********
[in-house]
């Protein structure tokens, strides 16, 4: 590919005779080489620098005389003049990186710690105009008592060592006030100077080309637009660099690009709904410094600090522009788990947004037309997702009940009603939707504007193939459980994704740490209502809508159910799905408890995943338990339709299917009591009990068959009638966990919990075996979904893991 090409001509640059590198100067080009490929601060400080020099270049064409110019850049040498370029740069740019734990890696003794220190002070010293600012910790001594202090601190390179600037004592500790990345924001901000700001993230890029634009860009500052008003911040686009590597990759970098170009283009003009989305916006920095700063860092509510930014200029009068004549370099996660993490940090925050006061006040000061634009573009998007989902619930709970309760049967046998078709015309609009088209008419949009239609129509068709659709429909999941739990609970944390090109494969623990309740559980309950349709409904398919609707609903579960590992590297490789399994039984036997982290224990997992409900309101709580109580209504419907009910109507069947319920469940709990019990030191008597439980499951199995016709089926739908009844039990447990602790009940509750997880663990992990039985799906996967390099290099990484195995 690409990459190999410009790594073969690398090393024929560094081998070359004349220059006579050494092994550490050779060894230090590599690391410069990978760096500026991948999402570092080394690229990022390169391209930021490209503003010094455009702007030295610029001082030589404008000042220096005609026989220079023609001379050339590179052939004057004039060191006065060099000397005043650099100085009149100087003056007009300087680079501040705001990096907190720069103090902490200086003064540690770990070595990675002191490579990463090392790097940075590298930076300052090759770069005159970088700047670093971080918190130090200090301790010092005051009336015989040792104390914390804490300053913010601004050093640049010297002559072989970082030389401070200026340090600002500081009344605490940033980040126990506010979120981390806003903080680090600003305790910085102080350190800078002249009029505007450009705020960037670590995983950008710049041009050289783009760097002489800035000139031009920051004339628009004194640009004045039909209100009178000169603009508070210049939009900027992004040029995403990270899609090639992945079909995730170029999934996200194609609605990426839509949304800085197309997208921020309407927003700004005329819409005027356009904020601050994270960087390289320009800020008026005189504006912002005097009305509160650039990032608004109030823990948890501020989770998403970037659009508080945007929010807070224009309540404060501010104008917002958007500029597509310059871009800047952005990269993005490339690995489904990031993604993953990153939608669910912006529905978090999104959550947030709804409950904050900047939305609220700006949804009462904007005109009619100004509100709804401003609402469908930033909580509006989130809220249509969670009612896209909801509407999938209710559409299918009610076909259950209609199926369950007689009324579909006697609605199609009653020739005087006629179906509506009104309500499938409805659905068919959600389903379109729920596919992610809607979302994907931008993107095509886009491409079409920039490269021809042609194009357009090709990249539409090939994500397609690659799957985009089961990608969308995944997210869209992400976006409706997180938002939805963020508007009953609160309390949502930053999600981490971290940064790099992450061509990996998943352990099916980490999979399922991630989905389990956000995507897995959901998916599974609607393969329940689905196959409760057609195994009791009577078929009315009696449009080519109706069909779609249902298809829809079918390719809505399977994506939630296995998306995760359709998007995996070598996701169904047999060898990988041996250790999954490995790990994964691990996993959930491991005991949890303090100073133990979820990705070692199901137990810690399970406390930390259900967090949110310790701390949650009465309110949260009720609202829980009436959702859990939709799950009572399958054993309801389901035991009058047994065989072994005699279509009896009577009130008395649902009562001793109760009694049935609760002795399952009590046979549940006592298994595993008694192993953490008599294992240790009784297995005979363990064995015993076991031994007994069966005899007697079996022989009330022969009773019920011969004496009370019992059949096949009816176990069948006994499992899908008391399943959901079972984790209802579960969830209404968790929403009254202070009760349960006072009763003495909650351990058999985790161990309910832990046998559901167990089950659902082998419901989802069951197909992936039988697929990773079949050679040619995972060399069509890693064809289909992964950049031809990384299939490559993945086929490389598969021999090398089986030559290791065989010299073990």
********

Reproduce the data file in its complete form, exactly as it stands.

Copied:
[in-house]
């Protein structure tokens, strides 16, 4: 590919005779080489620098005389003049990186710690105009008592060592006030100077080309637009660099690009709904410094600090522009788990947004037309997702009940009603939707504007193939459980994704740490209502809508159910799905408890995943338990339709299917009591009990068959009638966990919990075996979904893991 090409001509640059590198100067080009490929601060400080020099270049064409110019850049040498370029740069740019734990890696003794220190002070010293600012910790001594202090601190390179600037004592500790990345924001901000700001993230890029634009860009500052008003911040686009590597990759970098170009283009003009989305916006920095700063860092509510930014200029009068004549370099996660993490940090925050006061006040000061634009573009998007989902619930709970309760049967046998078709015309609009088209008419949009239609129509068709659709429909999941739990609970944390090109494969623990309740559980309950349709409904398919609707609903579960590992590297490789399994039984036997982290224990997992409900309101709580109580209504419907009910109507069947319920469940709990019990030191008597439980499951199995016709089926739908009844039990447990602790009940509750997880663990992990039985799906996967390099290099990484195995 690409990459190999410009790594073969690398090393024929560094081998070359004349220059006579050494092994550490050779060894230090590599690391410069990978760096500026991948999402570092080394690229990022390169391209930021490209503003010094455009702007030295610029001082030589404008000042220096005609026989220079023609001379050339590179052939004057004039060191006065060099000397005043650099100085009149100087003056007009300087680079501040705001990096907190720069103090902490200086003064540690770990070595990675002191490579990463090392790097940075590298930076300052090759770069005159970088700047670093971080918190130090200090301790010092005051009336015989040792104390914390804490300053913010601004050093640049010297002559072989970082030389401070200026340090600002500081009344605490940033980040126990506010979120981390806003903080680090600003305790910085102080350190800078002249009029505007450009705020960037670590995983950008710049041009050289783009760097002489800035000139031009920051004339628009004194640009004045039909209100009178000169603009508070210049939009900027992004040029995403990270899609090639992945079909995730170029999934996200194609609605990426839509949304800085197309997208921020309407927003700004005329819409005027356009904020601050994270960087390289320009800020008026005189504006912002005097009305509160650039990032608004109030823990948890501020989770998403970037659009508080945007929010807070224009309540404060501010104008917002958007500029597509310059871009800047952005990269993005490339690995489904990031993604993953990153939608669910912006529905978090999104959550947030709804409950904050900047939305609220700006949804009462904007005109009619100004509100709804401003609402469908930033909580509006989130809220249509969670009612896209909801509407999938209710559409299918009610076909259950209609199926369950007689009324579909006697609605199609009653020739005087006629179906509506009104309500499938409805659905068919959600389903379109729920596919992610809607979302994907931008993107095509886009491409079409920039490269021809042609194009357009090709990249539409090939994500397609690659799957985009089961990608969308995944997210869209992400976006409706997180938002939805963020508007009953609160309390949502930053999600981490971290940064790099992450061509990996998943352990099916980490999979399922991630989905389990956000995507897995959901998916599974609607393969329940689905196959409760057609195994009791009577078929009315009696449009080519109706069909779609249902298809829809079918390719809505399977994506939630296995998306995760359709998007995996070598996701169904047999060898990988041996250790999954490995790990994964691990996993959930491991005991949890303090100073133990979820990705070692199901137990810690399970406390930390259900967090949110310790701390949650009465309110949260009720609202829980009436959702859990939709799950009572399958054993309801389901035991009058047994065989072994005699279509009896009577009130008395649902009562001793109760009694049935609760002795399952009590046979549940006592298994595993008694192993953490008599294992240790009784297995005979363990064995015993076991031994007994069966005899007697079996022989009330022969009773019920011969004496009370019992059949096949009816176990069948006994499992899908008391399943959901079972984790209802579960969830209404968790929403009254202070009760349960006072009763003495909650351990058999985790161990309910832990046998559901167990089950659902082998419901989802069951197909992936039988697929990773079949050679040619995972060399069509890693064809289909992964950049031809990384299939490559993945086929490389598969021999090398089986030559290791065989010299073990």